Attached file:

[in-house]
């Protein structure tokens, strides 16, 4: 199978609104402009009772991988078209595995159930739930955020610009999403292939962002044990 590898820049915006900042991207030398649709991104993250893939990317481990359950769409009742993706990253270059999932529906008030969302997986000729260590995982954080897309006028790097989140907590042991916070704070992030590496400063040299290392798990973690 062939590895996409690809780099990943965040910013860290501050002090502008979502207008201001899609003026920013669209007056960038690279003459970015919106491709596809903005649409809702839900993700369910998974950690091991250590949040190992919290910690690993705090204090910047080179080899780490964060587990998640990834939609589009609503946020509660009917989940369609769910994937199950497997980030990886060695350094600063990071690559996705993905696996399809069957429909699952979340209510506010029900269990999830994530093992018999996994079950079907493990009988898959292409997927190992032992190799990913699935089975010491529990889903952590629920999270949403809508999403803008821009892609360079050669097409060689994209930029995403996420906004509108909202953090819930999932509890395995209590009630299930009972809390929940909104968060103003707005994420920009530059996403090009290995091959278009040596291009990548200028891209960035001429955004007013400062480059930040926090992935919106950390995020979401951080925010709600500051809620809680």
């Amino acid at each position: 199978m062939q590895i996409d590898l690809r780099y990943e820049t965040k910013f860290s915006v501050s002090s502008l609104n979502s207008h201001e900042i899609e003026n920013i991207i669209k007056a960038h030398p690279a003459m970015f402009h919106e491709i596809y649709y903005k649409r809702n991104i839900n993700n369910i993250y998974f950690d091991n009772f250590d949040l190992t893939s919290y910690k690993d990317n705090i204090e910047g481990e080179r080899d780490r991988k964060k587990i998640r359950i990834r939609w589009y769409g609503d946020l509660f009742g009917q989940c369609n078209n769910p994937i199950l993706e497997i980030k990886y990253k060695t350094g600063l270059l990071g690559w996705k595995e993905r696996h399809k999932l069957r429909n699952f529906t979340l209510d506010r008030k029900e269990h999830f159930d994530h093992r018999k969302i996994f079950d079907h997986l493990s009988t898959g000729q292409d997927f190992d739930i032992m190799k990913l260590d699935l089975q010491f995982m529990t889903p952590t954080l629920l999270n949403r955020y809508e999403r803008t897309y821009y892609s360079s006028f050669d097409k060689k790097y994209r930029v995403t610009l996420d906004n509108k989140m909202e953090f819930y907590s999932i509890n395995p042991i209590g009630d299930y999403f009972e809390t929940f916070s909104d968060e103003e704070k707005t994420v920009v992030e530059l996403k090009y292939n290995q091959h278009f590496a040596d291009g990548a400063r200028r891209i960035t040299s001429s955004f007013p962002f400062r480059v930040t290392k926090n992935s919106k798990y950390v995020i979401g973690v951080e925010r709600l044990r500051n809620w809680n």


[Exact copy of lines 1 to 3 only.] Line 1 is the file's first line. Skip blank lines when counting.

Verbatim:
[in-house]
């Protein structure tokens, strides 16, 4: 199978609104402009009772991988078209595995159930739930955020610009999403292939962002044990 590898820049915006900042991207030398649709991104993250893939990317481990359950769409009742993706990253270059999932529906008030969302997986000729260590995982954080897309006028790097989140907590042991916070704070992030590496400063040299290392798990973690 062939590895996409690809780099990943965040910013860290501050002090502008979502207008201001899609003026920013669209007056960038690279003459970015919106491709596809903005649409809702839900993700369910998974950690091991250590949040190992919290910690690993705090204090910047080179080899780490964060587990998640990834939609589009609503946020509660009917989940369609769910994937199950497997980030990886060695350094600063990071690559996705993905696996399809069957429909699952979340209510506010029900269990999830994530093992018999996994079950079907493990009988898959292409997927190992032992190799990913699935089975010491529990889903952590629920999270949403809508999403803008821009892609360079050669097409060689994209930029995403996420906004509108909202953090819930999932509890395995209590009630299930009972809390929940909104968060103003707005994420920009530059996403090009290995091959278009040596291009990548200028891209960035001429955004007013400062480059930040926090992935919106950390995020979401951080925010709600500051809620809680």
């Amino acid at each position: 199978m062939q590895i996409d590898l690809r780099y990943e820049t965040k910013f860290s915006v501050s002090s502008l609104n979502s207008h201001e900042i899609e003026n920013i991207i669209k007056a960038h030398p690279a003459m970015f402009h919106e491709i596809y649709y903005k649409r809702n991104i839900n993700n369910i993250y998974f950690d091991n009772f250590d949040l190992t893939s919290y910690k690993d990317n705090i204090e910047g481990e080179r080899d780490r991988k964060k587990i998640r359950i990834r939609w589009y769409g609503d946020l509660f009742g009917q989940c369609n078209n769910p994937i199950l993706e497997i980030k990886y990253k060695t350094g600063l270059l990071g690559w996705k595995e993905r696996h399809k999932l069957r429909n699952f529906t979340l209510d506010r008030k029900e269990h999830f159930d994530h093992r018999k969302i996994f079950d079907h997986l493990s009988t898959g000729q292409d997927f190992d739930i032992m190799k990913l260590d699935l089975q010491f995982m529990t889903p952590t954080l629920l999270n949403r955020y809508e999403r803008t897309y821009y892609s360079s006028f050669d097409k060689k790097y994209r930029v995403t610009l996420d906004n509108k989140m909202e953090f819930y907590s999932i509890n395995p042991i209590g009630d299930y999403f009972e809390t929940f916070s909104d968060e103003e704070k707005t994420v920009v992030e530059l996403k090009y292939n290995q091959h278009f590496a040596d291009g990548a400063r200028r891209i960035t040299s001429s955004f007013p962002f400062r480059v930040t290392k926090n992935s919106k798990y950390v995020i979401g973690v951080e925010r709600l044990r500051n809620w809680n």